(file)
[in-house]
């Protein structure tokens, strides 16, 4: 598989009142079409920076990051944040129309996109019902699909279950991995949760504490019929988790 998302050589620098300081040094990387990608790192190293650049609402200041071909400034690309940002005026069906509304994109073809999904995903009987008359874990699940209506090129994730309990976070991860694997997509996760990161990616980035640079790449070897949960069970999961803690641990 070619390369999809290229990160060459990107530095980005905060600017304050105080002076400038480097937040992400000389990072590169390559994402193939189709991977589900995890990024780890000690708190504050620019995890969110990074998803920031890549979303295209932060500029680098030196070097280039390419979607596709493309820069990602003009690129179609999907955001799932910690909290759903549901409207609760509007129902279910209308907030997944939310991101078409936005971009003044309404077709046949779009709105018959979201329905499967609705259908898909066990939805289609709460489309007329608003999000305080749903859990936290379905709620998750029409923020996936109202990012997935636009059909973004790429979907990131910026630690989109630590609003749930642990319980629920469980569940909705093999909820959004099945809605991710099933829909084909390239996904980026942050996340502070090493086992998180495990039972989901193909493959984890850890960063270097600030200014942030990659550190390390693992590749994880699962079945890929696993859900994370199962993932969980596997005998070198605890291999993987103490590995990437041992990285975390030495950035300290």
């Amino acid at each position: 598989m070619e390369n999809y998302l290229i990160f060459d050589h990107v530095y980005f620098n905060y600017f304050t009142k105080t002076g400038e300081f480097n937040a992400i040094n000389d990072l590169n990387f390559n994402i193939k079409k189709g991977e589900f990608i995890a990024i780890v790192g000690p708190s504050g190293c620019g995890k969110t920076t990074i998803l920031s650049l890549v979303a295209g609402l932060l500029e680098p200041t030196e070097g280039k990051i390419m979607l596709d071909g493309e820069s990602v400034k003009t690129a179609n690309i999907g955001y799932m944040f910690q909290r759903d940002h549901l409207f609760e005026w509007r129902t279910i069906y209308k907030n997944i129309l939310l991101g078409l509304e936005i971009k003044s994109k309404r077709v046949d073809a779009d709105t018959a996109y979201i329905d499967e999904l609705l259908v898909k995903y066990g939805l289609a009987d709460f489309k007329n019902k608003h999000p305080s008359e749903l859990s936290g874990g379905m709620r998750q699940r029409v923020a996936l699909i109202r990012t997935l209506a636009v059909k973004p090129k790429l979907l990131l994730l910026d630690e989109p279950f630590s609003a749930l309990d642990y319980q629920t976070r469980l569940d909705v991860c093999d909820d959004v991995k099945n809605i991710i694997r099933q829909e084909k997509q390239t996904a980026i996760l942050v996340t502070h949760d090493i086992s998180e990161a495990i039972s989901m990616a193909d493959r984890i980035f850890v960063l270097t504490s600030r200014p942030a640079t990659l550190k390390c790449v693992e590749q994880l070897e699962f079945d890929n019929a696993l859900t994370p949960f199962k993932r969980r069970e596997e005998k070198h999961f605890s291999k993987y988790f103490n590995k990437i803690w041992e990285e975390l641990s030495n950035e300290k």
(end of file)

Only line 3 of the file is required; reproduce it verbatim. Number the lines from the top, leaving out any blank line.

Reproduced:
């Amino acid at each position: 598989m070619e390369n999809y998302l290229i990160f060459d050589h990107v530095y980005f620098n905060y600017f304050t009142k105080t002076g400038e300081f480097n937040a992400i040094n000389d990072l590169n990387f390559n994402i193939k079409k189709g991977e589900f990608i995890a990024i780890v790192g000690p708190s504050g190293c620019g995890k969110t920076t990074i998803l920031s650049l890549v979303a295209g609402l932060l500029e680098p200041t030196e070097g280039k990051i390419m979607l596709d071909g493309e820069s990602v400034k003009t690129a179609n690309i999907g955001y799932m944040f910690q909290r759903d940002h549901l409207f609760e005026w509007r129902t279910i069906y209308k907030n997944i129309l939310l991101g078409l509304e936005i971009k003044s994109k309404r077709v046949d073809a779009d709105t018959a996109y979201i329905d499967e999904l609705l259908v898909k995903y066990g939805l289609a009987d709460f489309k007329n019902k608003h999000p305080s008359e749903l859990s936290g874990g379905m709620r998750q699940r029409v923020a996936l699909i109202r990012t997935l209506a636009v059909k973004p090129k790429l979907l990131l994730l910026d630690e989109p279950f630590s609003a749930l309990d642990y319980q629920t976070r469980l569940d909705v991860c093999d909820d959004v991995k099945n809605i991710i694997r099933q829909e084909k997509q390239t996904a980026i996760l942050v996340t502070h949760d090493i086992s998180e990161a495990i039972s989901m990616a193909d493959r984890i980035f850890v960063l270097t504490s600030r200014p942030a640079t990659l550190k390390c790449v693992e590749q994880l070897e699962f079945d890929n019929a696993l859900t994370p949960f199962k993932r969980r069970e596997e005998k070198h999961f605890s291999k993987y988790f103490n590995k990437i803690w041992e990285e975390l641990s030495n950035e300290k």